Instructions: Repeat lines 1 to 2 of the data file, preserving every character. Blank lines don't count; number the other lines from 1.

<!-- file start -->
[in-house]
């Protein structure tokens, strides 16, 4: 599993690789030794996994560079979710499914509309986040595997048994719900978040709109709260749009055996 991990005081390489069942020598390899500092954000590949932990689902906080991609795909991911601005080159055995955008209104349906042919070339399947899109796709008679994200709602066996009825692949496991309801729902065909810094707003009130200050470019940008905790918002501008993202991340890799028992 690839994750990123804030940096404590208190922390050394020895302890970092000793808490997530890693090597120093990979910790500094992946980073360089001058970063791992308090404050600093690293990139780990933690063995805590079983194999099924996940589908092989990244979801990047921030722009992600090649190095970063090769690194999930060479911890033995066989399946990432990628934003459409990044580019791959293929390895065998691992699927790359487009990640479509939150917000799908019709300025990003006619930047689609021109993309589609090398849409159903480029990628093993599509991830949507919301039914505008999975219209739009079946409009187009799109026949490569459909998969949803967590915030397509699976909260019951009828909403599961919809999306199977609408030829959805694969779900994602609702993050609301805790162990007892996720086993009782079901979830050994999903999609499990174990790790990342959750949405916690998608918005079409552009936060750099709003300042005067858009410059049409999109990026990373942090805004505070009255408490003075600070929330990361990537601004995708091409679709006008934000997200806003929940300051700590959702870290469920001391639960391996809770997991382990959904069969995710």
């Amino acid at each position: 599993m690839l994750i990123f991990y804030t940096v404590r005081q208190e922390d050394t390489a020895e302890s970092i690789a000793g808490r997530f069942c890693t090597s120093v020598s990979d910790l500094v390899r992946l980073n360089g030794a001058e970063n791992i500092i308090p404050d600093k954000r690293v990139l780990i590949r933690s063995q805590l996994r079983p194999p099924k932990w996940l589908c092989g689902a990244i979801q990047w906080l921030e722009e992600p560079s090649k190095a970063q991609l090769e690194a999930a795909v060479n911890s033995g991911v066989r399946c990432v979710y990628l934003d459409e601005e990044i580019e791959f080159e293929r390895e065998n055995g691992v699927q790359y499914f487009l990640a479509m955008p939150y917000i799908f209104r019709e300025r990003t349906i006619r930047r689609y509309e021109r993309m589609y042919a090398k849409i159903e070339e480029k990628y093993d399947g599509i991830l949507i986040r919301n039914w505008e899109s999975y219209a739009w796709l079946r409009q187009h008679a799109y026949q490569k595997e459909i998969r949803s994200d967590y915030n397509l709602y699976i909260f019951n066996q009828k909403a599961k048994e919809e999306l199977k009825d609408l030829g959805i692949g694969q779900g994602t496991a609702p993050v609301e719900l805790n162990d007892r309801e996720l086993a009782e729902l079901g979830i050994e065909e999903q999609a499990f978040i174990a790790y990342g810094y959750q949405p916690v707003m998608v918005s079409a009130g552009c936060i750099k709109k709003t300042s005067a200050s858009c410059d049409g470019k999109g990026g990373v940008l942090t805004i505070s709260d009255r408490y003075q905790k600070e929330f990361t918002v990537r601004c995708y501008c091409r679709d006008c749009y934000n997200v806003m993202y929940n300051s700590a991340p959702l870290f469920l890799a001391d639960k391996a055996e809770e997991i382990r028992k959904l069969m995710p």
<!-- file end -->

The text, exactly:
[in-house]
């Protein structure tokens, strides 16, 4: 599993690789030794996994560079979710499914509309986040595997048994719900978040709109709260749009055996 991990005081390489069942020598390899500092954000590949932990689902906080991609795909991911601005080159055995955008209104349906042919070339399947899109796709008679994200709602066996009825692949496991309801729902065909810094707003009130200050470019940008905790918002501008993202991340890799028992 690839994750990123804030940096404590208190922390050394020895302890970092000793808490997530890693090597120093990979910790500094992946980073360089001058970063791992308090404050600093690293990139780990933690063995805590079983194999099924996940589908092989990244979801990047921030722009992600090649190095970063090769690194999930060479911890033995066989399946990432990628934003459409990044580019791959293929390895065998691992699927790359487009990640479509939150917000799908019709300025990003006619930047689609021109993309589609090398849409159903480029990628093993599509991830949507919301039914505008999975219209739009079946409009187009799109026949490569459909998969949803967590915030397509699976909260019951009828909403599961919809999306199977609408030829959805694969779900994602609702993050609301805790162990007892996720086993009782079901979830050994999903999609499990174990790790990342959750949405916690998608918005079409552009936060750099709003300042005067858009410059049409999109990026990373942090805004505070009255408490003075600070929330990361990537601004995708091409679709006008934000997200806003929940300051700590959702870290469920001391639960391996809770997991382990959904069969995710």